Passing such a measure would result in the FAA surrendering its authority for safety over interstate and international commerce, Lawrence said.

“You would be allowing an airport manager to determine on his own what could come and go. What he is asking is that Congress, the president, the administration give up the authority. That’s a pretty good stretch.”

Lawrence said the FAA’s system should be left intact so that the agency’s thousands of employees charged with ensuring the safety of pilots, aircraft and people on the ground can continue to perform their jobs nationwide without interference from a local authority.

“In particular at North Las Vegas, there have been fatal air crashes that aren’t related to the proposed resolution that would need to be addressed,” Lawrence said. “What if there was some other safety issue that needed to be addressed? Who better to make that decision than the agency tasked with the job?”

He said passing a resolution as Walker envisions would have a cascading effect, with airport managers in other urban areas seeking similar measures to usurp FAA authority on what type of planes can fly where and when.

The skies over the north end of Las Vegas Valley are used as well by military aircraft from Nellis Air Force Base, the nation’s hub for training fighter pilots in air combat exercises at the Nellis range.

This month, Col. Dave Belote, commander of the 99th Air Base Wing at Nellis, urged the Bureau of Land Management to preserve a tract of public land there where half of the base’s annual 40,000 sorties fly over to reach the range. Siding with groups who want to protect the site of rare plants and fossils dating from the ice ages, Belote noted that allowing Upper Las Vegas Wash to be used for residential and commercial development also would create a safety hazard in the military’s air space.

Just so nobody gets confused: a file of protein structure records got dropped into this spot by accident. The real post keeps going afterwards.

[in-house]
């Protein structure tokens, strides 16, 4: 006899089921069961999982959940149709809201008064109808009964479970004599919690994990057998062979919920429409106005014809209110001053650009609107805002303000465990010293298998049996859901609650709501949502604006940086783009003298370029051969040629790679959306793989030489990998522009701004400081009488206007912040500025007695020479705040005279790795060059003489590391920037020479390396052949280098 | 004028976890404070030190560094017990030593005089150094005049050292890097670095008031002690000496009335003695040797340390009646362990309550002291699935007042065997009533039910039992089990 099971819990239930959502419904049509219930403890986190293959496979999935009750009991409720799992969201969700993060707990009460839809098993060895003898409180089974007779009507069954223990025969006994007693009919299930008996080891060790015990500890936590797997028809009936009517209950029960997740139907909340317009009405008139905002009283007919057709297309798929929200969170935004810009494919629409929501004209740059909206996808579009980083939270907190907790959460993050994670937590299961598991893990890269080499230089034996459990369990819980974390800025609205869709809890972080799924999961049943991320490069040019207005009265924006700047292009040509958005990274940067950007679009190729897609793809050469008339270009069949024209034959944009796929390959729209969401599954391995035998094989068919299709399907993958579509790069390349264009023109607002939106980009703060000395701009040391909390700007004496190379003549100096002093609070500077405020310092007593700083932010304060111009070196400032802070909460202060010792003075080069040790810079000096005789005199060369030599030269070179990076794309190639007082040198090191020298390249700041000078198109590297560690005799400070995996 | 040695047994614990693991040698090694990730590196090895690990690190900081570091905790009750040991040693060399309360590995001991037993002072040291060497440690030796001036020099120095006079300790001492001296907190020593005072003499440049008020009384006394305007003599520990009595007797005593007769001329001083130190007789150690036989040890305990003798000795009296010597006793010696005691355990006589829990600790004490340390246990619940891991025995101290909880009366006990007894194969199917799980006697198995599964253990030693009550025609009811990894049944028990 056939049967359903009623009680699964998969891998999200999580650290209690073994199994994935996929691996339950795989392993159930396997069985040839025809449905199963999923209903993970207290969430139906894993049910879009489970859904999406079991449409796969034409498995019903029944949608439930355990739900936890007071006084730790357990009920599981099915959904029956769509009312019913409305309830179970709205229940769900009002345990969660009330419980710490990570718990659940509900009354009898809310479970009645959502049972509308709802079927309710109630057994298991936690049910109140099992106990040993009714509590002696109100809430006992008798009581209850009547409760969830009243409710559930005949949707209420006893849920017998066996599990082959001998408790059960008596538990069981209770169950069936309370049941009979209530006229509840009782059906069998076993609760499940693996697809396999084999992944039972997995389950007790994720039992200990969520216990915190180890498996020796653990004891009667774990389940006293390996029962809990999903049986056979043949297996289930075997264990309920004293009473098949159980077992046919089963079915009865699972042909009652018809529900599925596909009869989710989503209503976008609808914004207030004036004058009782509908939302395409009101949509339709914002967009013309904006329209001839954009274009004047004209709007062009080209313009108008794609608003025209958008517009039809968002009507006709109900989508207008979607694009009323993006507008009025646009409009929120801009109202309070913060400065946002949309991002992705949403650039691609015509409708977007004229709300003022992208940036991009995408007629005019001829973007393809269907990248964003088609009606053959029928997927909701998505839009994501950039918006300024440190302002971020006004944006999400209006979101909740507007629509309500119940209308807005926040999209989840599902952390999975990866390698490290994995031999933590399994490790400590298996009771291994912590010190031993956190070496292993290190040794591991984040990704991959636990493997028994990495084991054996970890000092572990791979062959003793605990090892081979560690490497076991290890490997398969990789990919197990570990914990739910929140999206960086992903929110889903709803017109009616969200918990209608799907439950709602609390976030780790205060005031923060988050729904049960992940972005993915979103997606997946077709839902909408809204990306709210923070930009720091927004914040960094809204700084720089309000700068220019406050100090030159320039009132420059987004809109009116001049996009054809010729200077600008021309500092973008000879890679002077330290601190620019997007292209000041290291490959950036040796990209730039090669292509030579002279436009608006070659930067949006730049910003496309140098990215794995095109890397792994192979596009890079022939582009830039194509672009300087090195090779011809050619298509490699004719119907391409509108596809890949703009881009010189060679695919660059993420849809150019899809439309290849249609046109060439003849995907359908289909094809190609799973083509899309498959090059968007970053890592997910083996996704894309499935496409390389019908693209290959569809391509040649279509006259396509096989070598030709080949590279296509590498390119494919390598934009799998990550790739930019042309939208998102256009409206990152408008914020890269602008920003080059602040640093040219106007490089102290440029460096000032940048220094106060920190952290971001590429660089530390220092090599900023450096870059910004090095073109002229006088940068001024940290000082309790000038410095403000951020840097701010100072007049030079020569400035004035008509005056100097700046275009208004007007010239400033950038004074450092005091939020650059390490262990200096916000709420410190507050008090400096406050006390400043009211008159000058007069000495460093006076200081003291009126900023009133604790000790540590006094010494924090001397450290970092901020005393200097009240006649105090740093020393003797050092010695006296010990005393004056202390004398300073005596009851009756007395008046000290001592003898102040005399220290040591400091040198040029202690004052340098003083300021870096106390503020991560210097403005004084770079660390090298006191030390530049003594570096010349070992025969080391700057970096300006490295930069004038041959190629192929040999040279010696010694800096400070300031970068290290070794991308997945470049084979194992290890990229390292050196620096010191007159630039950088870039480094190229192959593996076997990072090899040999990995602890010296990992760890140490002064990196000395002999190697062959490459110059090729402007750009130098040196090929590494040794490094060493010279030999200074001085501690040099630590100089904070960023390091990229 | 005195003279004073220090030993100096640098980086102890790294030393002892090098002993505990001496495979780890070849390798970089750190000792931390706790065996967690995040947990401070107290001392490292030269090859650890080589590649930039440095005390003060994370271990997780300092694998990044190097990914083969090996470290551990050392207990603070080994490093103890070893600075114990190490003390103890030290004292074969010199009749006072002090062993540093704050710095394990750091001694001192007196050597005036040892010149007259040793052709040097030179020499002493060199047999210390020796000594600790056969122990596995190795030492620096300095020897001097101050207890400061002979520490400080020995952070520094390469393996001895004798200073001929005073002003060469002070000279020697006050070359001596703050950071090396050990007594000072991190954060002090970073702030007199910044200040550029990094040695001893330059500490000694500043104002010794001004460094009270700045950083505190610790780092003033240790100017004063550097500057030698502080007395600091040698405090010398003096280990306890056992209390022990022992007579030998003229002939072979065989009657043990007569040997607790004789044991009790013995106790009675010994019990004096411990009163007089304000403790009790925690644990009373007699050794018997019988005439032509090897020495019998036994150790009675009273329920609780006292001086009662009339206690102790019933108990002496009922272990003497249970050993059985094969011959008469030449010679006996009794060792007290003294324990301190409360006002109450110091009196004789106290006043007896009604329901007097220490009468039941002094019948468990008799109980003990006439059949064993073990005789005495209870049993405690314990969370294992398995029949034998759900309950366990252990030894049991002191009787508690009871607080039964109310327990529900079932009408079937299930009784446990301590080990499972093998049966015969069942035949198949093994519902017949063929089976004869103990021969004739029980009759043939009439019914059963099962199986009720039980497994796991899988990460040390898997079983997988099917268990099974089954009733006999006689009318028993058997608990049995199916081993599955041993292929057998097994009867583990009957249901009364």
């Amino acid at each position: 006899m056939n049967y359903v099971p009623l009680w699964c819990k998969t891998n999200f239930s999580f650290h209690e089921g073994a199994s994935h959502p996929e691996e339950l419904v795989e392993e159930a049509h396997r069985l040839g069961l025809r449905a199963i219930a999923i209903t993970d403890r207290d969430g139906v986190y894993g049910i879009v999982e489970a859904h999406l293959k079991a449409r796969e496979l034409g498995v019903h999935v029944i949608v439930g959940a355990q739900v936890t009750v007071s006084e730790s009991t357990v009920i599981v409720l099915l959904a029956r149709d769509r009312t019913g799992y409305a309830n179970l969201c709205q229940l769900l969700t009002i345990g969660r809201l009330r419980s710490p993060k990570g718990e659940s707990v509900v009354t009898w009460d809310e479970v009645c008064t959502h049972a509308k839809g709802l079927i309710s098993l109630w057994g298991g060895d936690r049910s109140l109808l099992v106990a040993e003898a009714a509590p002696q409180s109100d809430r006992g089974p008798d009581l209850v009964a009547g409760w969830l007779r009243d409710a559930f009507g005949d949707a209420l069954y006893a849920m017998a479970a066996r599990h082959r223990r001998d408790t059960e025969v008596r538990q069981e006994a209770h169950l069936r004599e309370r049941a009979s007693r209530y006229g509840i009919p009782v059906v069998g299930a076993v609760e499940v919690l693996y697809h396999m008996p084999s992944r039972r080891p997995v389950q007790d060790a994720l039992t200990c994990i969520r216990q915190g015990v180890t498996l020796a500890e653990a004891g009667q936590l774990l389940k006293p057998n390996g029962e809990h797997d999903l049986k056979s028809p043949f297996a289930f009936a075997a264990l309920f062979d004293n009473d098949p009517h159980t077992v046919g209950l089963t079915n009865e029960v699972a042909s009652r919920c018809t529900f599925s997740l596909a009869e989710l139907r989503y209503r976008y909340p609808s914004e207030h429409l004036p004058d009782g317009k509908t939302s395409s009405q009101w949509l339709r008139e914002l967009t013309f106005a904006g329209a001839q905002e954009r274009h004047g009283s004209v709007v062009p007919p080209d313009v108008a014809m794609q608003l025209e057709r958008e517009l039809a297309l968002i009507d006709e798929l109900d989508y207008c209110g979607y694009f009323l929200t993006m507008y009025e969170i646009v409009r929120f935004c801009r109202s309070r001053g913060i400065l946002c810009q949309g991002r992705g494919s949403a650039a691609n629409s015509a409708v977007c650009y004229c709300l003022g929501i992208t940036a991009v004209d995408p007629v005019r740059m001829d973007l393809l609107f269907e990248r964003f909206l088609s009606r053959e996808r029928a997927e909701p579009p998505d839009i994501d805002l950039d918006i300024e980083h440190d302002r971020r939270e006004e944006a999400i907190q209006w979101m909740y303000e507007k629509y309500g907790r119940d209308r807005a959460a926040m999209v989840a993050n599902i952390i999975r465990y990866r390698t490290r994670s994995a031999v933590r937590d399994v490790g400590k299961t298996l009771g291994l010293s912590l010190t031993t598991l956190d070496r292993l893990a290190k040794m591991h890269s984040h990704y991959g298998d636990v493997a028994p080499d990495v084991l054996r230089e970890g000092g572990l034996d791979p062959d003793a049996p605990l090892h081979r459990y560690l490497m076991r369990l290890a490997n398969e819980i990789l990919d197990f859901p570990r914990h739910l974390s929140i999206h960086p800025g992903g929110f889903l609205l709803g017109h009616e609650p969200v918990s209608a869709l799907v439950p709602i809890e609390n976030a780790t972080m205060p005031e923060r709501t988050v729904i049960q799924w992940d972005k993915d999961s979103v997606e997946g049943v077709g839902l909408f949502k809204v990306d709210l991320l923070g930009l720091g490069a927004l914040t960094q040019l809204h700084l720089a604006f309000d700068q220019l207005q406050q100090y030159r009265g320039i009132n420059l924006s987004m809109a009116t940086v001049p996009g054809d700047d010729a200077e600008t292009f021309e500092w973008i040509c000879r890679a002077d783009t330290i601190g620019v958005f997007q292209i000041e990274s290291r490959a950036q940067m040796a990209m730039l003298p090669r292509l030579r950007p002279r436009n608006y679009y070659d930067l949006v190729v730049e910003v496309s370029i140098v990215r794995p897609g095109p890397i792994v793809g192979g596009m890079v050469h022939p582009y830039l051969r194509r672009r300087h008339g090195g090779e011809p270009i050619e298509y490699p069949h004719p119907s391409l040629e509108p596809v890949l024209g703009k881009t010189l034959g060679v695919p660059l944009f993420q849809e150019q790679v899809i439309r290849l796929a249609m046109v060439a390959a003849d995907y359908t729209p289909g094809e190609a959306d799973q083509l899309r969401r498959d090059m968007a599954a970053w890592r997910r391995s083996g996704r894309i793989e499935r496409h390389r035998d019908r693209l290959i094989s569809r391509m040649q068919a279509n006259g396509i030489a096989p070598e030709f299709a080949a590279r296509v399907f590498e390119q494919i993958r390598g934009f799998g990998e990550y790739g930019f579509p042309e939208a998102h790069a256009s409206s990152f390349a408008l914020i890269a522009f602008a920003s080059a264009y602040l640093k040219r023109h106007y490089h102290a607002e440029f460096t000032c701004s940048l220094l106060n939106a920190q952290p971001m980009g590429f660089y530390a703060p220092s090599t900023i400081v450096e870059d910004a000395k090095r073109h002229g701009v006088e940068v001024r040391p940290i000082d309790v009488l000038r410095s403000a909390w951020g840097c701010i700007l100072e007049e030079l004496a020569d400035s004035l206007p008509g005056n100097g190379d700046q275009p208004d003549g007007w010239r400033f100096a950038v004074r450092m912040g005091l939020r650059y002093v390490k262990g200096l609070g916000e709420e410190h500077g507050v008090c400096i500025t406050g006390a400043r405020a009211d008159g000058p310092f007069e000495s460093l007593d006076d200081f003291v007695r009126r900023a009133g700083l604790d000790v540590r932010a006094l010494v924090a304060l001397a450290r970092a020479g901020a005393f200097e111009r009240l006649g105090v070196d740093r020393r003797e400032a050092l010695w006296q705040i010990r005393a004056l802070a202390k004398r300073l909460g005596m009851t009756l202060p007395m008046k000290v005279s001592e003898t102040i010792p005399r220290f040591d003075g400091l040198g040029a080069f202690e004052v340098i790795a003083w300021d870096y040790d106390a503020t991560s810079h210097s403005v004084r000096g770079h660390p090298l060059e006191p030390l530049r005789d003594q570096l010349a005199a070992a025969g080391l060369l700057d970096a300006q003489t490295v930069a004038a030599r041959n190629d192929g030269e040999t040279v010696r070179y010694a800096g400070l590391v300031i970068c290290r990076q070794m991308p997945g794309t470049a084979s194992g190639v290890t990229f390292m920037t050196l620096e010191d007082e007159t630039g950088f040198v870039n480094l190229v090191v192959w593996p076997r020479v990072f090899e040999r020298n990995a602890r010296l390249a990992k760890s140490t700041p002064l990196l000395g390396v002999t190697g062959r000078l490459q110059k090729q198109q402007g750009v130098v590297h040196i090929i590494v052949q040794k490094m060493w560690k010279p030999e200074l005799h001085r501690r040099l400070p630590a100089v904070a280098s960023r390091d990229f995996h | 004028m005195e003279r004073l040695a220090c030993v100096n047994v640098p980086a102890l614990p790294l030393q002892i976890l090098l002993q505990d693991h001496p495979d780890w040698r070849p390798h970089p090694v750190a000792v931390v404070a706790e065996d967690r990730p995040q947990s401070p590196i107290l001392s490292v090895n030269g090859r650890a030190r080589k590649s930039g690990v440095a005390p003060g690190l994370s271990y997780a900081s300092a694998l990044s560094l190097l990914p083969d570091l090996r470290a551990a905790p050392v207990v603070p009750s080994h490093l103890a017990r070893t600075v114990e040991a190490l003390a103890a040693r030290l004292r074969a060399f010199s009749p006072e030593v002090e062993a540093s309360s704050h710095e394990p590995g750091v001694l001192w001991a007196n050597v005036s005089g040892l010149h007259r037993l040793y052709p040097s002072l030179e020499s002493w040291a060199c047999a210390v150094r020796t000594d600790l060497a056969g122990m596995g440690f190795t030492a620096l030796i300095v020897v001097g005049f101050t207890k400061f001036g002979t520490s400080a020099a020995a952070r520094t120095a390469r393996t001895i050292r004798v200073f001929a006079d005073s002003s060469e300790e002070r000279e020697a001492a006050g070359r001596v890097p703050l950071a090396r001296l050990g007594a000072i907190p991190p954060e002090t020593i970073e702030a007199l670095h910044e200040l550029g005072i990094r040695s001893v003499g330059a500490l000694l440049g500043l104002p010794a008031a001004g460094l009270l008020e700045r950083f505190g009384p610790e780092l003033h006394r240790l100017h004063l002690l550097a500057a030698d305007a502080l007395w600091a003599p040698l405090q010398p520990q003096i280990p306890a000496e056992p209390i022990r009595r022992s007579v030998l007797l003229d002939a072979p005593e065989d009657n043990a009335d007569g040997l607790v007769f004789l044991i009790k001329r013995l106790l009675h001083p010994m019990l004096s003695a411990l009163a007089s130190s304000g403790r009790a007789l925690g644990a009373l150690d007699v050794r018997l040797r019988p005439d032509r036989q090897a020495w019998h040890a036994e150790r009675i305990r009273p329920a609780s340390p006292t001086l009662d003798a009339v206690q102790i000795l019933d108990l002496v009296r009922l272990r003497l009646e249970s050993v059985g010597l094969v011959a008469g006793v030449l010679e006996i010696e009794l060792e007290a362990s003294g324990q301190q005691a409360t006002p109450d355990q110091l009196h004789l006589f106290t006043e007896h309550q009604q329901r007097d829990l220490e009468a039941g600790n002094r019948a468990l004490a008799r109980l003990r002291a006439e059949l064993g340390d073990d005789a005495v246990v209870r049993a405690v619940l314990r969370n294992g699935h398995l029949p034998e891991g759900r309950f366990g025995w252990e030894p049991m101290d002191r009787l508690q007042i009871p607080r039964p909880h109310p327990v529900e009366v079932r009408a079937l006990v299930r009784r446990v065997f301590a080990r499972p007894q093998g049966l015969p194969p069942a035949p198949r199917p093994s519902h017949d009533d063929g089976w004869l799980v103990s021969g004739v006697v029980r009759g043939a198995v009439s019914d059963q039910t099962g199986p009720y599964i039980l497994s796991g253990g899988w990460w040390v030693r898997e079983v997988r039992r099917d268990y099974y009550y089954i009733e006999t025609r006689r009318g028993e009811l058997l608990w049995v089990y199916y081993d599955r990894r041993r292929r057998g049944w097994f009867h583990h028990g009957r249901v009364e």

North Las Vegas Airport has evolved from a private airstrip, Sky Haven Airport, and later Thunderbird Field. Howard Hughes’ business interests also owned the facility.

The history of planes from the airport crashing near houses can be traced back to at least 1967 when a couple of pilots practicing touch-and-go landings at what was then Hughes’ North Las Vegas Air Terminal collided in mid-air and crashed only a few hundred yards west of a large housing development.

The FAA classified North Las Vegas Air Terminal as a general aviation reliever airport for McCarran in 1974. Clark County purchased the terminal property and airport facilities for more than $16 million in 1987, when the population of North Las Vegas was roughly 45,700 and daily flight operations numbered more than 300.

Twenty years later, the city’s population has increased more than four times what it was, to 212,000, and daily flight operations have doubled.

Staff members for Sens. Harry Reid, D-Nev., and John Ensign, R-Nev., said the senators haven’t been contacted yet by local officials to restrict experimental aircraft flights out of North Las Vegas Airport or change its status as a reliever airport.

If Walker thinks legislation to that effect is needed “he will let us know and we will try to address it on the FAA reauthorization bill next year,” Reid spokesman Jon Summers said in an e-mail.

Ensign’s spokesman, Tory Mazzola, noted that the senators secured a $100,000 FAA grant in September for Clark County to conduct a safety study of North Las Vegas Airport after the recent tragedies. Results of the study next summer will determine compliance with international air safety standards and expand on issues that need addressing.

About 50 residents and general aviation pilots met in September to identify ways of avoiding future crashes.

Other than increasing awareness about the proximity of housing tracts to the airport that had been approved routinely for years by North Las Vegas officials, the group concluded not much could be done to enhance safety on the ground.

Some who attended the neighborhood meeting in September suggested posting signs to warn motorists that the streets they drive on might be used for emergency landings. Others suggested that a loud horn could be sounded to let residents know that a plane is in danger of falling from the sky.

Contact reporter Keith Rogers at krogers @reviewjournal.com or 702-383-0308.